Friday, December 13, 2013

Yes, God! (Ave Maria Press)

I must confess something to you all. One of my deepest desires is to have a son become a priest. In fact, I'd love to have a whole bunch of children who find vocations as priests, sisters or nuns. However, I know there is a fine line between encouraging vocations and causing children to flee from the faith, because you "shove it down their throats." But with my wonderful wife by my side, I have faith that I will be able to stay on the right side of this fine line. That brings me to the book I am reviewing today called Yes, God!

Yes, God! is a book I have been anxious to read. I can't describe my excitement when it finally arrived in the mail. In this book, author Susie Lloyd interviews ten people who said yes to their vocation to the religious life. Doing her best to get a sampling of people, she interviews priests, sisters, and nuns from both Western and Eastern rites within the Catholic Church. The families these ten men and women came from are also varied, which was perhaps the biggest surprise for me. I, like most people, assumed that if you want to foster vocations in the home, then that home should smell of incense and have a holy aura that you could see from space. This isn't the case though, as demonstrated in this book.

The book as a whole focuses on fostering different traits to encourage vocations, such as affection, generosity, spiritual poverty, etc. Each chapter of this book is divided into two parts. Part one gives a brief biography of one of the clergy or religious members who are featured, a description of their family life, and what led them to accepting their vocational call. Part two is the author's reflection on what she told you in the first part and how it relates to her and her family. I had a hard time picking which chapter I enjoyed the most as each one was beautiful in its own way. There's Fr. Mark Fesniak of the Ukrainian Archdiocese of Philadelphia, who grew up altar-serving at both Western and Eastern Rite Catholic Churches every Sunday. (No wonder he became a priest!) And there's Sr. Brigid Mary Rock who grew up on a farm, where she learned toughness mixed with affection from her father. Like I said, all of the stories are beautiful in their own right.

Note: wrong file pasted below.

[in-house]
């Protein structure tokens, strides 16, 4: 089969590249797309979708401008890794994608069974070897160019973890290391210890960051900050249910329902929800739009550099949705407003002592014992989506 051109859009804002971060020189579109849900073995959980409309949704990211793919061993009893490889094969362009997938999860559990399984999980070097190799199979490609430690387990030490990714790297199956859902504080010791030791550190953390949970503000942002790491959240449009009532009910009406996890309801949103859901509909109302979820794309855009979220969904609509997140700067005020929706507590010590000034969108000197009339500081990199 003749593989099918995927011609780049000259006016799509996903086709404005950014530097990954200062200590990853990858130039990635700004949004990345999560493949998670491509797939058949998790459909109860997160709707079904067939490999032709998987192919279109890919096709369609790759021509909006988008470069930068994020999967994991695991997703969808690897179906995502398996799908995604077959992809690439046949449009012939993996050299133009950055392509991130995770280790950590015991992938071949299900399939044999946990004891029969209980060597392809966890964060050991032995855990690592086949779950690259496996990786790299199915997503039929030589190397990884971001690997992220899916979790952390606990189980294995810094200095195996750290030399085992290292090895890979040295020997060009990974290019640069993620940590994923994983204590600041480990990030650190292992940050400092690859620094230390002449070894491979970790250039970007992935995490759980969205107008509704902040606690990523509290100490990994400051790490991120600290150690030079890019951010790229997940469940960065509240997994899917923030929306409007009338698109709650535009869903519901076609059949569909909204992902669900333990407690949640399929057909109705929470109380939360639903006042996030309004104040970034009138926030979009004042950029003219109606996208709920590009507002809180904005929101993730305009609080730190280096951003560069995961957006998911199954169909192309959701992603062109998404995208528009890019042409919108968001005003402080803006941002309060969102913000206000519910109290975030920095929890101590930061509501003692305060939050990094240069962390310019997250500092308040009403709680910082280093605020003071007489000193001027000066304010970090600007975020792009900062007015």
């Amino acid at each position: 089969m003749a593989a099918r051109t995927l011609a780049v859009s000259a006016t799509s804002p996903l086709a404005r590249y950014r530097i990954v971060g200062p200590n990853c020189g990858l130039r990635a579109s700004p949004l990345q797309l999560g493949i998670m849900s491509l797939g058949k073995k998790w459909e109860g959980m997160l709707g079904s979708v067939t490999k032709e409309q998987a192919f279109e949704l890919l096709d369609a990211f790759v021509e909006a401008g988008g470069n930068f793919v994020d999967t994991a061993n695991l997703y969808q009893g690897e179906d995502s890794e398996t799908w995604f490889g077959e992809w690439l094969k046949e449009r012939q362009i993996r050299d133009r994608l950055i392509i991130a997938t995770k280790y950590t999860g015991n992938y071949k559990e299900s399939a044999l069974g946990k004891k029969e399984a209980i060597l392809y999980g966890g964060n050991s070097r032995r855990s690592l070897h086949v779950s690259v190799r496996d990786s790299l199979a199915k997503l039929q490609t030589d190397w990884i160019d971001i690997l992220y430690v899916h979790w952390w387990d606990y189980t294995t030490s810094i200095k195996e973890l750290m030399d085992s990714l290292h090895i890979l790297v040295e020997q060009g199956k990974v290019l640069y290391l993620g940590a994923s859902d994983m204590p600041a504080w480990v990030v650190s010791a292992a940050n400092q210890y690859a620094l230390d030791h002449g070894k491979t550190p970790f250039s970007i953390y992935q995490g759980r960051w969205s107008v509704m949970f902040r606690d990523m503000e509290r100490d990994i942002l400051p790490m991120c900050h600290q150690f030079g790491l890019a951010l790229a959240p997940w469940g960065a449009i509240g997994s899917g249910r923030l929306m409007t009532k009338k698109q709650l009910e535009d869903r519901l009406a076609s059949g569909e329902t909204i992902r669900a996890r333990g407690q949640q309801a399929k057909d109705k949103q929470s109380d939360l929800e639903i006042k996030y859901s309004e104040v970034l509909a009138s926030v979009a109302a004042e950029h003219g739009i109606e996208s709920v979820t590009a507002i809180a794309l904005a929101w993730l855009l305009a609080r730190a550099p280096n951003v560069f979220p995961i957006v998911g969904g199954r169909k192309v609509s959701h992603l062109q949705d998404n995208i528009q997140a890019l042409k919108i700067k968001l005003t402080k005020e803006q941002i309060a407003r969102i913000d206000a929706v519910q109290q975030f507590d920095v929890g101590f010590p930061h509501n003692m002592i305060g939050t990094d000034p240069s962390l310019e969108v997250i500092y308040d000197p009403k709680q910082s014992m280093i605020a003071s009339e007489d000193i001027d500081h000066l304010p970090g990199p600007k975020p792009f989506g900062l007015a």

This book is not some magic formula on how to raise future priests and religious; nor is it a blueprint which provides step-by-step instructions for fostering vocations. Such a book does not and will not ever exist. Instead, this book provides a glimpse into the home lives growing up of our religious and gives some practical guidance that, while not guaranteed to make your sons priests, will help you become a better parent. I would recommend this book for all Catholic parents. In addition, I would recommend that parents (together with their children) pray for an increase in vocations. Also, do not shy away from discussing vocations with your children. You don't have to push them into it, but let them know it is an equally valid choice, alongside doctor, engineer, etc.

This book was provided to me for free by Ave Maria Press. If you found this review helpful, please click the link and hit Yes!